Some of the most consistent leadership opportunities occur through our partnerships with MACG (Metropolitan Alliance for Common Good), OAFP (Oregon Academy of Family Practice), and the Oregon Health Authority, on various community organizing and legislative efforts that often have a health equity component. Residents currently serve as OAFP board members, OAFP Commission on External Affairs committee members, Oregon Health Authority DELTA program facilitators, to name a few.
In addition, our residents are often involved in leadership positions within OHSU itself. Examples include the House Officers Association and Union, Sustainability Steering Committee, and the School of Medicine’s recently created Equity and Justice Curriculum Committee.
Our residents and faculty have the opportunity to serve as participants and facilitators in a unique leadership course conducted several times a year by the Relational Leadership Institute (RLI). The RLI training course was developed and founded in conjunction between OHSU Family Medicine and Primary Care Progress. The course focuses on relational skills, team dynamics, power and privilege, difficult conversations, and integration of values-based team and leadership skills in service of high-functioning and equity driven healthcare teams to empower system change. Learn more at rlipdx.org.
OHSU Department of Family Medicine has a large, robust, and nationally recognized research division. Many opportunities exist for residents to engage in practice-based, healthcare system, insurance, and other translational research efforts. As described above, ample capstone time and support is built into our residency program for this work. Residents are also requested to assist with teaching within the medical school on topics that include clinical, epidemiology and healthcare system, and health disparities.
Examples of equity-focused capstone topics from recent graduates
OHSU FM Class of 2020:
- Equity and Inclusion Curriculum in Family Medicine Residency - Brit Nilsen, MD
- Mental Health in Portland’s Muslim Population- Mustafa Mahmood, MD
- Evaluation of Health Equity and Social Justice Reading and Discussion Group - Amanda Aninwene, MD
- Patient Perspectives of Project Nurture - A Qualitative Analysis - Claire Montaigne, MD
- Planning School Health Services in the Scappoose School District: Performing a Community Needs Assessment - Dominic Caruso, MD, MPH
- A Food Insecurity Project at the Benson School-Based Health Center - Ryan Manns, MD
OHSU FM Class of 2019:
- Developing an Objective Structured Clinical Exam (OSCE) to Improve Transgender Health Care - Ben Hersh, MD
- Training OHSU Family Medicine Residents in Medication Assisted Treatment for Opioid Use Disorder - Kris Azevedo, MD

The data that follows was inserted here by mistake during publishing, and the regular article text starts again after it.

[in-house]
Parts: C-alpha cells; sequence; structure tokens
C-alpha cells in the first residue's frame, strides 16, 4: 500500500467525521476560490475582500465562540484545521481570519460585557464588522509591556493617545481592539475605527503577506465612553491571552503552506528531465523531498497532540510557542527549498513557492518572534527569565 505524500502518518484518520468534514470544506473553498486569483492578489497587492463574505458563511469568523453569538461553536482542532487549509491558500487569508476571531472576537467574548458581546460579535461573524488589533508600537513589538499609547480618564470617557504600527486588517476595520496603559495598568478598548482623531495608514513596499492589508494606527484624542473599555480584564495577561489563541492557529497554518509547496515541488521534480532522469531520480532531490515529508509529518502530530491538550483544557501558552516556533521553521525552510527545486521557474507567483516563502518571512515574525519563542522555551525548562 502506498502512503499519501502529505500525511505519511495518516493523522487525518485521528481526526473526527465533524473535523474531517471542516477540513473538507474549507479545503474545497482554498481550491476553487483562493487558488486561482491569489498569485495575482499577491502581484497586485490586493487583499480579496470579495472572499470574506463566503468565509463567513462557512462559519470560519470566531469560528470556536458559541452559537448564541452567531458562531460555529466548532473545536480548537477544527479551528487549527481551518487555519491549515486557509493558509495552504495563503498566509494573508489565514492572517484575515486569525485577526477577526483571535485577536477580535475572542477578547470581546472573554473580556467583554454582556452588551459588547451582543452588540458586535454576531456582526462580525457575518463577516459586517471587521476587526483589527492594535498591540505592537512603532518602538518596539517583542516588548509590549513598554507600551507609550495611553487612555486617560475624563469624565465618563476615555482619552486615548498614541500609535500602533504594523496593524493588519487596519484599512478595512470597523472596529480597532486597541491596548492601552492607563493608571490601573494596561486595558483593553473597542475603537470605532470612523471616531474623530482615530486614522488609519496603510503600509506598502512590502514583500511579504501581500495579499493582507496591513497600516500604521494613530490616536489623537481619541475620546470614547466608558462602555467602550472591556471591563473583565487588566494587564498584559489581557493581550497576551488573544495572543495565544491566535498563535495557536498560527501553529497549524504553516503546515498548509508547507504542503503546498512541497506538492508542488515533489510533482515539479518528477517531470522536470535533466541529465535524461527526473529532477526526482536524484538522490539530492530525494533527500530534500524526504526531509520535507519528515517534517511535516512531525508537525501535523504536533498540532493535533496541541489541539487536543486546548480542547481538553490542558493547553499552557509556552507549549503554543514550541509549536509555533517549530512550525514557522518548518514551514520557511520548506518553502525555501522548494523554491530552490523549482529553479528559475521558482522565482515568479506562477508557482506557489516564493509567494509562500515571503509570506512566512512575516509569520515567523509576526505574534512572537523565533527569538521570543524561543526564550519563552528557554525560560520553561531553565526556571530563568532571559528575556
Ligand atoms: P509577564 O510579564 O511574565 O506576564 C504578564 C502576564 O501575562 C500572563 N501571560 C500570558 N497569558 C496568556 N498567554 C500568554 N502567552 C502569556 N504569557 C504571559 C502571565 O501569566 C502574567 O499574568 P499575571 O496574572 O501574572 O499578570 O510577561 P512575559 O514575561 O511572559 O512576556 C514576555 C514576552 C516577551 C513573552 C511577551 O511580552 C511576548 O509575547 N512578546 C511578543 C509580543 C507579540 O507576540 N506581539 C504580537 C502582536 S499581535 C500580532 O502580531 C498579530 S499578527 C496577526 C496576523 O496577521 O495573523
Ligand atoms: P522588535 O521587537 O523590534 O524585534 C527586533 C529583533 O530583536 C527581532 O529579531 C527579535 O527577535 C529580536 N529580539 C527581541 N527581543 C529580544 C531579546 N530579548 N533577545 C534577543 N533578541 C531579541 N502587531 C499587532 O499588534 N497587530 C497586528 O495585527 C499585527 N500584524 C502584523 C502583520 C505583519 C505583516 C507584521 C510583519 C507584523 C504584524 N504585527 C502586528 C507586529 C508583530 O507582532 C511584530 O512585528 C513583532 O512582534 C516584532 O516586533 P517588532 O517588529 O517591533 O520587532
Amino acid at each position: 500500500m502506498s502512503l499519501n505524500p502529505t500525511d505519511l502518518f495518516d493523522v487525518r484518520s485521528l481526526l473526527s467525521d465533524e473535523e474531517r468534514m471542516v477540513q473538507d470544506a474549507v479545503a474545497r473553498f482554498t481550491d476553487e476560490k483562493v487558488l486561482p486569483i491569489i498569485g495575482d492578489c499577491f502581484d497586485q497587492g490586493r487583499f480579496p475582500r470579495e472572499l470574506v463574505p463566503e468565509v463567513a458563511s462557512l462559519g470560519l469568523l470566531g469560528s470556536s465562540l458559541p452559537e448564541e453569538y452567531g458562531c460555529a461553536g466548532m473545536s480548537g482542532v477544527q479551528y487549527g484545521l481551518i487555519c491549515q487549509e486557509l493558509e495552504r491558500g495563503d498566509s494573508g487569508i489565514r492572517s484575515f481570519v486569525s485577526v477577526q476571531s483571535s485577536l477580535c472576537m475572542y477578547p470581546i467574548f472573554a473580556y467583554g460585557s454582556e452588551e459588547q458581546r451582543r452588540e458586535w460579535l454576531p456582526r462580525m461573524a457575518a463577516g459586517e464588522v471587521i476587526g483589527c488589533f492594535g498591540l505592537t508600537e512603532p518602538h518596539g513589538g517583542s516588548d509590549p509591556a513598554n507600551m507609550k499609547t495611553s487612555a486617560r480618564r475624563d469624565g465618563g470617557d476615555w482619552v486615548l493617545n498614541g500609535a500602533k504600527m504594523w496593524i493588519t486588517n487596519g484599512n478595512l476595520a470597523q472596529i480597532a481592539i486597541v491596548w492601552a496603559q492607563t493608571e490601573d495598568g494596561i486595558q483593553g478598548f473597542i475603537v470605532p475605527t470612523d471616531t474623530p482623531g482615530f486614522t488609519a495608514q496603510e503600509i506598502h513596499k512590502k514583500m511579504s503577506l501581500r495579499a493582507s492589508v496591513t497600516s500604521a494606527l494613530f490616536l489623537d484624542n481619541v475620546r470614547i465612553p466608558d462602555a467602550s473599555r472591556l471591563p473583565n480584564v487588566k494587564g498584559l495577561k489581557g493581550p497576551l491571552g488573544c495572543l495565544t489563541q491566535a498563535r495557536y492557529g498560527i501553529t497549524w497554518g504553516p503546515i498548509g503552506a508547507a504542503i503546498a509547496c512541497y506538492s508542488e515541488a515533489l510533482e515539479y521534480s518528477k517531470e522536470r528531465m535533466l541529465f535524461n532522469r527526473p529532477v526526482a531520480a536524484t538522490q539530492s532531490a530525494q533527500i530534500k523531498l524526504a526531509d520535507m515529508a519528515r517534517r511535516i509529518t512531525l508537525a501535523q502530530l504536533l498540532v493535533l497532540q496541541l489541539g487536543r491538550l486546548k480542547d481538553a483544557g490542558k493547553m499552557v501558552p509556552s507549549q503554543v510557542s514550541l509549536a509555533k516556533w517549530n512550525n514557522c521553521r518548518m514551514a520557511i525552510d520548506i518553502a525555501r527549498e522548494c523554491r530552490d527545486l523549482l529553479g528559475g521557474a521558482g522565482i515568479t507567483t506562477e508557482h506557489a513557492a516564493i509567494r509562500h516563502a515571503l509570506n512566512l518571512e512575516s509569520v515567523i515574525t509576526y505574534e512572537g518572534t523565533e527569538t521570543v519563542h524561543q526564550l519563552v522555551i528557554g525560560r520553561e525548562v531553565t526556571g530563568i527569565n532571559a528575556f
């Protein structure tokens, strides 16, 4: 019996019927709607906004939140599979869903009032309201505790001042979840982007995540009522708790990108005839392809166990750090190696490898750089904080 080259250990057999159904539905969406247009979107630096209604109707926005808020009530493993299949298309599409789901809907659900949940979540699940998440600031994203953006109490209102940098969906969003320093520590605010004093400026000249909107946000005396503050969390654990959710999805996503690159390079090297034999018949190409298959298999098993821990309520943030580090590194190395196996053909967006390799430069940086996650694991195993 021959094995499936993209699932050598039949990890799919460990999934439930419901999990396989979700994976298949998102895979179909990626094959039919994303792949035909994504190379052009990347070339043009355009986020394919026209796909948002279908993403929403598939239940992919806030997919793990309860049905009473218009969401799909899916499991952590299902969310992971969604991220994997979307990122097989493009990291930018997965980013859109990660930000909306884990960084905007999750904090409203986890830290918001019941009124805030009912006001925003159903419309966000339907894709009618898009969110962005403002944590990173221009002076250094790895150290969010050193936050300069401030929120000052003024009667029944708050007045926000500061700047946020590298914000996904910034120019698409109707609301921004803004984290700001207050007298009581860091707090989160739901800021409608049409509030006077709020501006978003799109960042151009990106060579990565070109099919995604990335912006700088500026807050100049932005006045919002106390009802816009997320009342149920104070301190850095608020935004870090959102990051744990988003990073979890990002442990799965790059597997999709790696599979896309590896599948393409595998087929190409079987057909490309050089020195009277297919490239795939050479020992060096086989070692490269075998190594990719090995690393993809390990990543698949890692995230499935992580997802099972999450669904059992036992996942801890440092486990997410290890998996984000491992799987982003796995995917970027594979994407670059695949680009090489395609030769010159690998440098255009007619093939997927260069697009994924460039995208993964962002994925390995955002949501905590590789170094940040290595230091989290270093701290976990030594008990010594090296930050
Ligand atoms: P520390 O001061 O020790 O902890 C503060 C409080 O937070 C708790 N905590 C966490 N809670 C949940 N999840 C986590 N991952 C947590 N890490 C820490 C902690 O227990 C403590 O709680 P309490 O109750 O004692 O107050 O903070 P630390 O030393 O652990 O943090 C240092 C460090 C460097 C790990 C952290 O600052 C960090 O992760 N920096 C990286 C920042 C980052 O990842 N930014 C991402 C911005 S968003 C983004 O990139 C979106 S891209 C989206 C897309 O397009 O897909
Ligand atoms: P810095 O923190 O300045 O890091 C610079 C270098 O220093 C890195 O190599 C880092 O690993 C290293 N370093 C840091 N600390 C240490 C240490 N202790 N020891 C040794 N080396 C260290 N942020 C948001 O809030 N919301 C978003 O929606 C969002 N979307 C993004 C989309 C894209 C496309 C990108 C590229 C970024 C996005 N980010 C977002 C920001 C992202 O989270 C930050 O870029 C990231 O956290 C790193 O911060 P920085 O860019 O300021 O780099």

- Establishing a Hospital-based Medical Legal Partnership - Jenna Walters, MD
- Family-Centered Neonatal Opioid Withdrawal Syndrome (NOWS) Care: A Multi-disciplinary Improvement Initiative at OHSU - Lisa Kipersztok, MD
- Implementation of Training and Protocol for Improved Management of Neonatal Opioid Withdrawal Syndrome, in conjunction with Project Nurture SUD in Pregnancy Care Collaborative
- Opiate Use Disorder Capstone -A Multifaceted Approach - Gabe Plourde, MD
- Adventure Therapy for the Treatment of Addiction - Kelly Shaffer, MD
- Depression and ACE Screening in Pregnancy - Rachel Sircar, MD
While we will continue striving toward excellence in teaching principles of health equity, providing high quality leadership training, and fostering collaborative work with community partners, we also are committed to creating an environment where our current patients, residents, faculty, and all staff from diverse backgrounds feel safe, connected, equitably reimbursed, and well supported. This is a key focus of our recently developed Antiracism and Antioppression Committee — a team of residents and residency faculty that meets every two to four weeks to do this work.
For several years, residents and faculty have run the Health Equity and Social Justice (HESJ) team, which hosts regular discussion groups for department faculty, staff, trainees, and their family and friends on anti-oppression topics. HESJ has helped foster a shared language and understanding of structural racism, and is now practicing racial caucusing. The goal of this approach is to foster healing and braver spaces for all to engage in honest, vulnerable dialogue and co-learning, without causing harm to POC colleagues. We are in the process of creating additional quarterly caucusing groups within the residency program for enhanced resident-specific support, and hope to build additional support infrastructure in the near future.
HESJ members also curate content each week for the department’s all-staff newsletter. This includes upcoming anti-racism events and learning opportunities, as well as discussions of articles to read, and local actions department members can take.